Also, I don’t see any ‘goatse’. I looked very hard for it and came over from the Pipeline because you promised, but I’m very disappointed. Could you please guide us through this with descriptions of lines and shapes?

    Comment by blatnoi — April 26, 2007 @ 9:53 pm

  10. Aren’t the opening skies meant to be analogous to a (less revolting) goatse?

    Comment by Canadian Chromatographer — April 27, 2007 @ 1:29 pm

  11. Hear hear. Particularly to item V.
    My preference is for people to default to ‘we’ in presentations detailing project chemistry and results unless there is a reason for the speaker to use ‘I’. Share credit and take responsibility when necessary and people remember, they know you’re not going to shaft them.

    Comment by DrSnowboard — May 3, 2007 @ 10:18 am

  12. Re: 11

    Interesting take on the idea. Is this any different to how to perform in interview – many people tell me to accentuate what *I* have done, whereas in reality synthetic efforts towards a med chem goal are usually a group effort as well…


    Comment by SJB — May 3, 2007 @ 11:25 am

  13. Well, in an interview, your colleagues are not going to be noticing you taking credit for their work like they will in a department symposium or project meeting… but I still prefer to hear someone use ‘we’ and then highlight specific areas that they worked on, were responsible for, generated the ideas for. Maybe it’s a brit thing, or my own hangup, but if someone looks like they’re claiming they drove the medchem for a whole series on their own (or a total synthesis) then they’d better know it inside out and backwards because they’ll get a ‘Working Girl’ provenance type of detailed interview. I’d also worry that they work as a loner…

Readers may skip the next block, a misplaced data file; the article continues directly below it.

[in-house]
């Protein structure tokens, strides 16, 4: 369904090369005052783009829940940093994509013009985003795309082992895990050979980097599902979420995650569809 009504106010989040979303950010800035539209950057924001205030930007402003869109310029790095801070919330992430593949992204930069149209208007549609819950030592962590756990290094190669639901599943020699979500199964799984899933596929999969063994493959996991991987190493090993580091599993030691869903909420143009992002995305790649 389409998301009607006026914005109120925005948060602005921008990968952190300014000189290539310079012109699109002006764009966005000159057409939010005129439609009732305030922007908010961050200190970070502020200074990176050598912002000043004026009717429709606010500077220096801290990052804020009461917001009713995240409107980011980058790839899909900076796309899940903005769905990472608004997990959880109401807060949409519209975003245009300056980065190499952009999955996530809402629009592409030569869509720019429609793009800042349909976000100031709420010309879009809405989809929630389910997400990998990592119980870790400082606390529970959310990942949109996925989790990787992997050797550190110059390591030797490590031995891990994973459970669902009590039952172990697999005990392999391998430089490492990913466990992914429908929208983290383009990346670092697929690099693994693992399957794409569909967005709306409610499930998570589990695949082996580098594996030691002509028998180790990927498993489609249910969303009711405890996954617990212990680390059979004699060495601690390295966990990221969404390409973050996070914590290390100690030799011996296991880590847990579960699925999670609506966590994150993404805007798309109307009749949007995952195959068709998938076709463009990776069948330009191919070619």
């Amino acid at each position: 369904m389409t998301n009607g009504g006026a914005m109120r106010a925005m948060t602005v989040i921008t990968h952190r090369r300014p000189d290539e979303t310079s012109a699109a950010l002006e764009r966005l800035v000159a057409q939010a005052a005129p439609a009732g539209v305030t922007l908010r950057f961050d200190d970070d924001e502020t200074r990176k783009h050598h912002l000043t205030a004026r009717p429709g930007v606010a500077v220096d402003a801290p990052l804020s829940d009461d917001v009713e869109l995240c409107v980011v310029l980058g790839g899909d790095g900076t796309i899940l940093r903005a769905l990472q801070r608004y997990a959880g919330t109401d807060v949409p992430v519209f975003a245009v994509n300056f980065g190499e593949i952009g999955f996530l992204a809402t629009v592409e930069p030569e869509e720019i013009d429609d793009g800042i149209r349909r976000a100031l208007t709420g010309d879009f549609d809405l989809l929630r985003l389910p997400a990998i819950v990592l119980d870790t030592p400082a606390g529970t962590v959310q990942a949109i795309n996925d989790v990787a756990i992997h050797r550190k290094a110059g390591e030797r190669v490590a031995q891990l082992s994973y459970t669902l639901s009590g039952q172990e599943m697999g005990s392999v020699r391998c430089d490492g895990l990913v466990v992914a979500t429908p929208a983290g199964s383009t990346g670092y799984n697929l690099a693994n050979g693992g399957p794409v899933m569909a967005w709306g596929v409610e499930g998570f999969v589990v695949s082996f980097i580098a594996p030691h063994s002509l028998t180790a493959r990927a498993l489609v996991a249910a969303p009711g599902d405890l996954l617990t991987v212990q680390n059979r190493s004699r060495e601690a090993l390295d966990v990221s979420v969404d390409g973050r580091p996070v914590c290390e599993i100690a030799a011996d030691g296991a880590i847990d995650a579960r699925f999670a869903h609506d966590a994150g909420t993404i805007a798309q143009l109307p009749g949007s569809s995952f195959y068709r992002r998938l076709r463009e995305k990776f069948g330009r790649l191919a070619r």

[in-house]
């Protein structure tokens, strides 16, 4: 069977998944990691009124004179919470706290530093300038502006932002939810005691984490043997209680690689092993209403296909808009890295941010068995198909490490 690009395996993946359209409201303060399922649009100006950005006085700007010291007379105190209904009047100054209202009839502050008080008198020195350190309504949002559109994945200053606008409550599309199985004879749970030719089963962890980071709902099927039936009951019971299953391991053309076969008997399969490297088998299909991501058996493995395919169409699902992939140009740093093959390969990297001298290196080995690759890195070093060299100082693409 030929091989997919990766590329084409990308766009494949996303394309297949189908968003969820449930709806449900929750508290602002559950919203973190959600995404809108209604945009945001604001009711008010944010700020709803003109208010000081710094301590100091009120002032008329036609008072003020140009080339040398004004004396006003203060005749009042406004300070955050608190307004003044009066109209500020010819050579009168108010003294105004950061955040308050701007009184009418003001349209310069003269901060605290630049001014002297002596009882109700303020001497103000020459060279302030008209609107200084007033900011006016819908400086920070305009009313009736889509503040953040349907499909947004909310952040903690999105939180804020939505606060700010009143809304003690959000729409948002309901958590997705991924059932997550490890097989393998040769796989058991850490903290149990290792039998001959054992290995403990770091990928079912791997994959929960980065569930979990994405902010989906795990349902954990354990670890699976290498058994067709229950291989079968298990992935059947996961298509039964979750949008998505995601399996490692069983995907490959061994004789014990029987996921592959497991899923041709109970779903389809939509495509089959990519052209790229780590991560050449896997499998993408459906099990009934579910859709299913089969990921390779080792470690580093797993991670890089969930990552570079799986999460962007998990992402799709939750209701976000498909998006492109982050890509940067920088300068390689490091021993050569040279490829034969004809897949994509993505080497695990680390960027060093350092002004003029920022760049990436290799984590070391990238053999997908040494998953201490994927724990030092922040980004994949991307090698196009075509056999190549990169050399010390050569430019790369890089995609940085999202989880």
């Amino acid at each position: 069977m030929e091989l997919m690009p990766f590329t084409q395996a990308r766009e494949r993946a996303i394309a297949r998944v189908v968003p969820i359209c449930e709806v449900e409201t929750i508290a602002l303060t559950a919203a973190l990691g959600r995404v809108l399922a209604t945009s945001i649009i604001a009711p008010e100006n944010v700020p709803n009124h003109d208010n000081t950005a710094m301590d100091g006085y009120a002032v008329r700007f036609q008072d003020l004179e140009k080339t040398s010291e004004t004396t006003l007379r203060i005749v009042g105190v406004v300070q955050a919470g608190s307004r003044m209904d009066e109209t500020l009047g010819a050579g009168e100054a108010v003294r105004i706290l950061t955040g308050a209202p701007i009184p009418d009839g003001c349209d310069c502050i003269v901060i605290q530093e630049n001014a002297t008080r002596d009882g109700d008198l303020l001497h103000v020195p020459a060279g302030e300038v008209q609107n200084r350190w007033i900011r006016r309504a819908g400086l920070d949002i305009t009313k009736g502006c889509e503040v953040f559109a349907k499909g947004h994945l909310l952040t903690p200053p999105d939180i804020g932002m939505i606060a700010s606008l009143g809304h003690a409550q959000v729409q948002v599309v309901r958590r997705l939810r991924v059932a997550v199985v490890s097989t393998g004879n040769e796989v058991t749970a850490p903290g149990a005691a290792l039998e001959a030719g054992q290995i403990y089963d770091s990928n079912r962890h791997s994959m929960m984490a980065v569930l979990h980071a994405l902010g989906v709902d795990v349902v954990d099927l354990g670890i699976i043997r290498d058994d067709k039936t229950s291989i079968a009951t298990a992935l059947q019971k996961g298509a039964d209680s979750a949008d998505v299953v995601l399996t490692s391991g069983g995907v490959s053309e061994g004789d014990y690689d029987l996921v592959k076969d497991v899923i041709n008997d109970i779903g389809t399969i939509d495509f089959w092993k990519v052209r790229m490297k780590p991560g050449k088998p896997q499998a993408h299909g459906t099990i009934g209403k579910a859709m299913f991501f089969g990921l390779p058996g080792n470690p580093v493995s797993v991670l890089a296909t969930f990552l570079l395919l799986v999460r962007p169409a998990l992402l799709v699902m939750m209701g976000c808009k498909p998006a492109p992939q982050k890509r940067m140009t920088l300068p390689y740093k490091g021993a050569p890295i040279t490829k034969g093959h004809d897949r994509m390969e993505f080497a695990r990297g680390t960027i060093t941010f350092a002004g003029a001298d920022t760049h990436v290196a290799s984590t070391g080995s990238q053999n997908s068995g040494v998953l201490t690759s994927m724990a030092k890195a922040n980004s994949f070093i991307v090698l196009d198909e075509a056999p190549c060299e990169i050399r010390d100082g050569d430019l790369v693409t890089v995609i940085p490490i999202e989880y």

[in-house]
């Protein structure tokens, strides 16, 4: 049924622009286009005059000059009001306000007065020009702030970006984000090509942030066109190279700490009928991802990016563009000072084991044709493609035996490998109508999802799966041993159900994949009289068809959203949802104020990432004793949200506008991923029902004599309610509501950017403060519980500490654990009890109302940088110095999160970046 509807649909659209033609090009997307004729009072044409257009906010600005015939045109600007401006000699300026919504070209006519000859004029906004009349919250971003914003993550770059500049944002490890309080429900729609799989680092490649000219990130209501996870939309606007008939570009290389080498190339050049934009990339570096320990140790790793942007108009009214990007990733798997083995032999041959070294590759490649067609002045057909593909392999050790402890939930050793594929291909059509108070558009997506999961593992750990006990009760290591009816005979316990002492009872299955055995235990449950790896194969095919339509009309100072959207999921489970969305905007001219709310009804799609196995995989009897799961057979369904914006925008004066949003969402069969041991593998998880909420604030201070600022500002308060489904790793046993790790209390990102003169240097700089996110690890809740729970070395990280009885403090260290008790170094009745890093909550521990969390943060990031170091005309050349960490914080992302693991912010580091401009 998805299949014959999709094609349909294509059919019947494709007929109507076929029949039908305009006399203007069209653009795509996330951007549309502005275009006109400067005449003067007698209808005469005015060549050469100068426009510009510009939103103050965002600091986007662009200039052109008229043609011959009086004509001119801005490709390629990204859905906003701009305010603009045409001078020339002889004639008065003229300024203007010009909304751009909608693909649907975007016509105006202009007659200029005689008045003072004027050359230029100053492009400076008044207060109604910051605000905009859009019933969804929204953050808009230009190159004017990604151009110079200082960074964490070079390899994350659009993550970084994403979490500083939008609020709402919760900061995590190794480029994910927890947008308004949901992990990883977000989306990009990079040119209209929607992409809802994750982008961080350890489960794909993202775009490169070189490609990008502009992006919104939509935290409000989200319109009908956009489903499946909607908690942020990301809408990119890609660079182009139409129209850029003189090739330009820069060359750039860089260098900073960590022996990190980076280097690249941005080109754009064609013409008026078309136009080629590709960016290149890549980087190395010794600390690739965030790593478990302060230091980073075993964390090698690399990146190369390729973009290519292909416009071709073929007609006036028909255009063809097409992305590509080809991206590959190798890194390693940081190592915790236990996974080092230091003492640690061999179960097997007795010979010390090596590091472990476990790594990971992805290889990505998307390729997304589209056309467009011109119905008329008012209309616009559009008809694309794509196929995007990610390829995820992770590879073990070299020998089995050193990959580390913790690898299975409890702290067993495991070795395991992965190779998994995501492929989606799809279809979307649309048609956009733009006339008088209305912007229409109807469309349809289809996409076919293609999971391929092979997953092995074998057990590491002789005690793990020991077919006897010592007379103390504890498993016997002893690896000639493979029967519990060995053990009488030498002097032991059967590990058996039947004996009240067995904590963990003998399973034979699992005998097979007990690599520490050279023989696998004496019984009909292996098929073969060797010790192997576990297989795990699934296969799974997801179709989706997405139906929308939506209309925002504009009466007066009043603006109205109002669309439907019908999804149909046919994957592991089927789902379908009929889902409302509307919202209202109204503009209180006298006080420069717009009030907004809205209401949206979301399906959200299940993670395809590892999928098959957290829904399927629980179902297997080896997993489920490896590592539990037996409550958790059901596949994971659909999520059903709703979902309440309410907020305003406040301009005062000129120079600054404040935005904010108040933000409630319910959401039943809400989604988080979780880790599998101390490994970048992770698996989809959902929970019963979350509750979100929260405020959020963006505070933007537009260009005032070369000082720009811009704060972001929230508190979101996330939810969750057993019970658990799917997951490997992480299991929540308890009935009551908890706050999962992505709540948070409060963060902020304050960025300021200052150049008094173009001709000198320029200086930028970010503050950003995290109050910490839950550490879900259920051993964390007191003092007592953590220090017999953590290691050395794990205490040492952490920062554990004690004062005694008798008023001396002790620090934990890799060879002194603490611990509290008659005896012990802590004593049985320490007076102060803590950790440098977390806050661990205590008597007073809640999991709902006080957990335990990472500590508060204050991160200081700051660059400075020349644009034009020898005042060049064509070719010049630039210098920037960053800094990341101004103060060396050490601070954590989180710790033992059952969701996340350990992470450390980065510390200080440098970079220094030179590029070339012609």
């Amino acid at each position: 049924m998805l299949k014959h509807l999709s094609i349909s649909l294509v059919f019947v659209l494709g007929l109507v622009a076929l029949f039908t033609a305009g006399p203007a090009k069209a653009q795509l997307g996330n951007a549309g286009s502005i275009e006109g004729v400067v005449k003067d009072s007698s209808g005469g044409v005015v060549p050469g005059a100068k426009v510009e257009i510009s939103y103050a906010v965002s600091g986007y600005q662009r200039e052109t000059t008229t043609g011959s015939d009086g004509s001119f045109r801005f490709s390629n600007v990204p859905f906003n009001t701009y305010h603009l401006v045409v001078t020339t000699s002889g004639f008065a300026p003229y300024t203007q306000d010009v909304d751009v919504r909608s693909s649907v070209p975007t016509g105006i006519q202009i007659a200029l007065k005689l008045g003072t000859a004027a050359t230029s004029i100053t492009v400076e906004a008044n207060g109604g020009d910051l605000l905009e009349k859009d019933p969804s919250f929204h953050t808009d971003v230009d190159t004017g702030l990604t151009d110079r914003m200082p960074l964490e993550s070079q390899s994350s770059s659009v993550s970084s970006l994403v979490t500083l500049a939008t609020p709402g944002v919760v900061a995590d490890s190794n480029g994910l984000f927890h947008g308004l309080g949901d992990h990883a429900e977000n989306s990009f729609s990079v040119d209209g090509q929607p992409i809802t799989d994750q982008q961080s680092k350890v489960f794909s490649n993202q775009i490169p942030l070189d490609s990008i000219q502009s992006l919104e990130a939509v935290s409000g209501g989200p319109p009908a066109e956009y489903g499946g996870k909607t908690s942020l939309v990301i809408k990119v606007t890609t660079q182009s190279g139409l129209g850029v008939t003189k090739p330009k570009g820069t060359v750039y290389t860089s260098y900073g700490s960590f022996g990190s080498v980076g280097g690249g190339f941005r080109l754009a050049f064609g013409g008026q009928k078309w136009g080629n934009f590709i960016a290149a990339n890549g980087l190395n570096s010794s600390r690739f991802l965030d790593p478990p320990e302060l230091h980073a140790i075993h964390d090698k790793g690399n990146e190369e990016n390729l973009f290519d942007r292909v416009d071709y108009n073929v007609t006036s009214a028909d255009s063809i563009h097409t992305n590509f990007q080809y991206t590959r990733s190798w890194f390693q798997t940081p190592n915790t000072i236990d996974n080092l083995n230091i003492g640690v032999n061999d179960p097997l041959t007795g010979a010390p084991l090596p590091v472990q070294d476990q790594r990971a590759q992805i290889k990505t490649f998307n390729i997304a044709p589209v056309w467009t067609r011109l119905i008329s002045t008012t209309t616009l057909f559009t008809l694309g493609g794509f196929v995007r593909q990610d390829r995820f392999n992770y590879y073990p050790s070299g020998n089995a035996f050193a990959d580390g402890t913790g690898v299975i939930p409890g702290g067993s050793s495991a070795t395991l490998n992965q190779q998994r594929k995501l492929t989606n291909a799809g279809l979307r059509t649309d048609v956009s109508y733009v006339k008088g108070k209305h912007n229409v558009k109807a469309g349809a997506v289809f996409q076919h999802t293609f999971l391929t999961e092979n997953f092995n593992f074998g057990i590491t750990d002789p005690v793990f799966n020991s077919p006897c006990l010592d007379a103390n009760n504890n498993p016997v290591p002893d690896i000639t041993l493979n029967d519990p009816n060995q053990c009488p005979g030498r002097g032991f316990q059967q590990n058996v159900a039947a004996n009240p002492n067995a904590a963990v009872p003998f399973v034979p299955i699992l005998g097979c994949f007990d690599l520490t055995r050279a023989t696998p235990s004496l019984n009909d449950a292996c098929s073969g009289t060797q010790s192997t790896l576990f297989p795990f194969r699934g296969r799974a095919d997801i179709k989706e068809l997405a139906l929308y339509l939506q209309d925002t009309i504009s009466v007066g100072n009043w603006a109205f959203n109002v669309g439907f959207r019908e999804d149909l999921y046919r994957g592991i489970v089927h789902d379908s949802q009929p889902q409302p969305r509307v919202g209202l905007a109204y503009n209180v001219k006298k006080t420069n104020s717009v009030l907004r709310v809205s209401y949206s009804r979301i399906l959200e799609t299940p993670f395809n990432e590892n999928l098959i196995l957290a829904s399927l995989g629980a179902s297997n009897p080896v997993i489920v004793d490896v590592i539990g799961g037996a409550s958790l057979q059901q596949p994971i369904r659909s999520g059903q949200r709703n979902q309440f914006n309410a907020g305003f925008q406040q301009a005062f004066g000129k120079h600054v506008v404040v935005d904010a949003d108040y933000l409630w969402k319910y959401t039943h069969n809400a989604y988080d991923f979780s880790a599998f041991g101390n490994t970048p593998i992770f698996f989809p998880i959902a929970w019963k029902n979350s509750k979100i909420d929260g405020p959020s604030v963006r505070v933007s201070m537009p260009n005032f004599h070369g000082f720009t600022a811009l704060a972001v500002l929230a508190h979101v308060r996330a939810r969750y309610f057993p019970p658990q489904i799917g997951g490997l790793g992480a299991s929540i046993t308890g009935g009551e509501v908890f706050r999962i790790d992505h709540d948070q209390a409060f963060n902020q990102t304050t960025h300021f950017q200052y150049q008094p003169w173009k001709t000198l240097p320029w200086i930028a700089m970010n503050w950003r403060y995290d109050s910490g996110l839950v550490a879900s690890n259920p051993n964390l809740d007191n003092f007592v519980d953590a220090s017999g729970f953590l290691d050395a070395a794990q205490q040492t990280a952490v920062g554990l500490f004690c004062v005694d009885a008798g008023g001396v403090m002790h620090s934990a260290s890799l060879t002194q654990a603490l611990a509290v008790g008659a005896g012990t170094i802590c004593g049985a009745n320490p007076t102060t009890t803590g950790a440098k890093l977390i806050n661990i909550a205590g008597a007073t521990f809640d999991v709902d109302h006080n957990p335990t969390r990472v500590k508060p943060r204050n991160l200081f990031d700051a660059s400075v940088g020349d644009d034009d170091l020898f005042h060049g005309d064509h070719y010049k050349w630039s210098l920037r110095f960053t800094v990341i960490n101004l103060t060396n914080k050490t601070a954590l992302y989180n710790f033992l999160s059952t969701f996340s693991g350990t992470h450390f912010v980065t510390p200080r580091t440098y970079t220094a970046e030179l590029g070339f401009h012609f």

Comment by DrSnowboard — May 3, 2007 @ 12:58 pm

  14. When you present your work together with results obtained by other people – it does not matter if on conference or a job interview – you have to say: “And my colleague Wei-Sang made these analogs and then it became clear that there is not much space in the protein in this direction so we next focused on this other part of the molecule “, etc. Also there should be aknowledgement of all your colleagues at the end of your talk.

    I have seen several times – especially in the massive Tot Synth projects – that people interviewing for a job would present their project in a polished way but are quite vague about who did what work on the molecule. I guess you can always ask politely about which part was done by the job candidate and it is often possible to unmask this kind of dishonesty, by probing them (best done in one-on-one meetings) about technical problems or reaction condition choice etc. People remember the technical difficulties they had to overcome – if they did the work.

    Comment by milkshake — May 3, 2007 @ 4:36 pm